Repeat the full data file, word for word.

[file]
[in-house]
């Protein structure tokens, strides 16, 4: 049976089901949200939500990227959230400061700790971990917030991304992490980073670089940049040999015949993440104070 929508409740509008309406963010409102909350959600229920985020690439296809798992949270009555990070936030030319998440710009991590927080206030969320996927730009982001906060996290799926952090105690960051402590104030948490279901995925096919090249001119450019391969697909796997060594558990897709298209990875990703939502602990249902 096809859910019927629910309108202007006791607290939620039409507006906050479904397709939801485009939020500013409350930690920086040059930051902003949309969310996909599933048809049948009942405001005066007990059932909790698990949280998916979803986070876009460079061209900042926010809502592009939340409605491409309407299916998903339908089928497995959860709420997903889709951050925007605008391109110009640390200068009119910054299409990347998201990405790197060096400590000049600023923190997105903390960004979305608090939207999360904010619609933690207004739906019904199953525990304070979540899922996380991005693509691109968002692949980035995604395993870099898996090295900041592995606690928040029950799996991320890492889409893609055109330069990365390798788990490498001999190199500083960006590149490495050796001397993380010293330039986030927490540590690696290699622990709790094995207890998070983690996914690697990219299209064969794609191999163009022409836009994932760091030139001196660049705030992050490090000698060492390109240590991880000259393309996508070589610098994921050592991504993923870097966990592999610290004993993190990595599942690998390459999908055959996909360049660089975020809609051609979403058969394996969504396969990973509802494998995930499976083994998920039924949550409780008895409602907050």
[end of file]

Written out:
[in-house]
């Protein structure tokens, strides 16, 4: 049976089901949200939500990227959230400061700790971990917030991304992490980073670089940049040999015949993440104070 929508409740509008309406963010409102909350959600229920985020690439296809798992949270009555990070936030030319998440710009991590927080206030969320996927730009982001906060996290799926952090105690960051402590104030948490279901995925096919090249001119450019391969697909796997060594558990897709298209990875990703939502602990249902 096809859910019927629910309108202007006791607290939620039409507006906050479904397709939801485009939020500013409350930690920086040059930051902003949309969310996909599933048809049948009942405001005066007990059932909790698990949280998916979803986070876009460079061209900042926010809502592009939340409605491409309407299916998903339908089928497995959860709420997903889709951050925007605008391109110009640390200068009119910054299409990347998201990405790197060096400590000049600023923190997105903390960004979305608090939207999360904010619609933690207004739906019904199953525990304070979540899922996380991005693509691109968002692949980035995604395993870099898996090295900041592995606690928040029950799996991320890492889409893609055109330069990365390798788990490498001999190199500083960006590149490495050796001397993380010293330039986030927490540590690696290699622990709790094995207890998070983690996914690697990219299209064969794609191999163009022409836009994932760091030139001196660049705030992050490090000698060492390109240590991880000259393309996508070589610098994921050592991504993923870097966990592999610290004993993190990595599942690998390459999908055959996909360049660089975020809609051609979403058969394996969504396969990973509802494998995930499976083994998920039924949550409780008895409602907050």